How Do People with Dementia and Their Carers Make Assistive Technology Work for Them; Innovation, Personalisation and Bricolage

Monday, 11 July 2016
Location: Hörsaal 42 (Main Building)
Distributed Paper
Grant GIBSON, University of Stirling, United Kingdom
Claire DICKINSON, Newcastle University, United Kingdom
Katie BRITTAIN, Newcastle University, United Kingdom
Louise ROBINSON, Newcastle University, United Kingdom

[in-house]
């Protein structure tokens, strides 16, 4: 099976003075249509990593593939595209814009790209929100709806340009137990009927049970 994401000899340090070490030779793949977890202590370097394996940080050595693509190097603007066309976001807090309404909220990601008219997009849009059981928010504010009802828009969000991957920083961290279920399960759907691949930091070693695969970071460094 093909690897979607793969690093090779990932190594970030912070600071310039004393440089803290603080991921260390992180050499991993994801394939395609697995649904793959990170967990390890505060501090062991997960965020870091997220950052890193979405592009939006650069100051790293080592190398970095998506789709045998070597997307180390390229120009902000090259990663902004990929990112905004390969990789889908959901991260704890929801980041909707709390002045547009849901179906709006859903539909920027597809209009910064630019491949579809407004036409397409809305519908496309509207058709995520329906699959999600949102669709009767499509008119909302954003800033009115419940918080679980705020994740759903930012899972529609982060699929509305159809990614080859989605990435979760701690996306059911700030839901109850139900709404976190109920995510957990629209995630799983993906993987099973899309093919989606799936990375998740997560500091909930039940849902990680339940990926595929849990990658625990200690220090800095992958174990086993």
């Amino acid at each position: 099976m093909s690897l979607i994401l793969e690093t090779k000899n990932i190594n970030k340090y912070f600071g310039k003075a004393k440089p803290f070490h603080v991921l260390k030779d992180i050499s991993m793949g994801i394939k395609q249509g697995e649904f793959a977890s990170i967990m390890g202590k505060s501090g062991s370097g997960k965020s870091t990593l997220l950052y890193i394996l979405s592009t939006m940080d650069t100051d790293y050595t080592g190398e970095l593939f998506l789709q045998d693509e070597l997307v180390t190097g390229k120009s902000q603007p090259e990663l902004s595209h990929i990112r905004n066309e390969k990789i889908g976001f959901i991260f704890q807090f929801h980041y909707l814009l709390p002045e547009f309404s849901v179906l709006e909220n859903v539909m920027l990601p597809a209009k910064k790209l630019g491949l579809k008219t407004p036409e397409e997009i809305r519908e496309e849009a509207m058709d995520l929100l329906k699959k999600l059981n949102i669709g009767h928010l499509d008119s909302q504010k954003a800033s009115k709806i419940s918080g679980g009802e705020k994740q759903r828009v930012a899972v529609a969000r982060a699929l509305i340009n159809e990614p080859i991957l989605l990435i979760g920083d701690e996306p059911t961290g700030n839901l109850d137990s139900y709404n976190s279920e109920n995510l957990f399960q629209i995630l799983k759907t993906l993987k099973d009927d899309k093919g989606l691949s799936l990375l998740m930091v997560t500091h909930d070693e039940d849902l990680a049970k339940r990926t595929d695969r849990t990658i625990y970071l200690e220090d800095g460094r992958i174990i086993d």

In the United Kingdom Assistive technologies (AT) are being ‘mainstreamed’ within dementia care services. However little is known about the use of these technologies in everyday  care.  This presentation report on a study exploring the use of technology to provide dementia care in everyday practice.  Qualitative, semi structured interviews were carried out with 29 people with dementia and their carers, and were subjected to thematic analysis.  First the presentation details the scope and range of AT use in UK routine dementia care. A mixed care economy for technology exists within the UK, in which AT were used by people with dementia and their carers alongside everyday technologies in often innovative and novel ways in order to provide care.  In practice much of the everyday use of technology in dementia care could be characterised by ‘bricolage’ (Greenhalgh et al 2013); the non-conventional combination of devices in diverse ways often differing from their original design. From using sticky notes as signage to networking smartphones and tablets within bespoke telecare systems, AT were used in combination with non AT products to provide personalised forms of care.  Bricolage arrangements were driven by carers, in most cases with little assistance from formal care services.  Factors driving the bricolage based use of technology included the ability of carers to act as bricoleurs, a lack of awareness of AT and AT sources, difficulties in sourcing AT products, a lack of flexibility in AT systems and a failure of AT’s to address carer’s perceived needs.  While everyday use of AT among people with dementia can be characterised by bricolage, current design and delivery of products and services do not enable their use in this way.  the presentation concludes by discussing the implications of bricolage in the provision of technology based dementia care, and how services can be re-aligned to better reflect the everyday use of these technologies.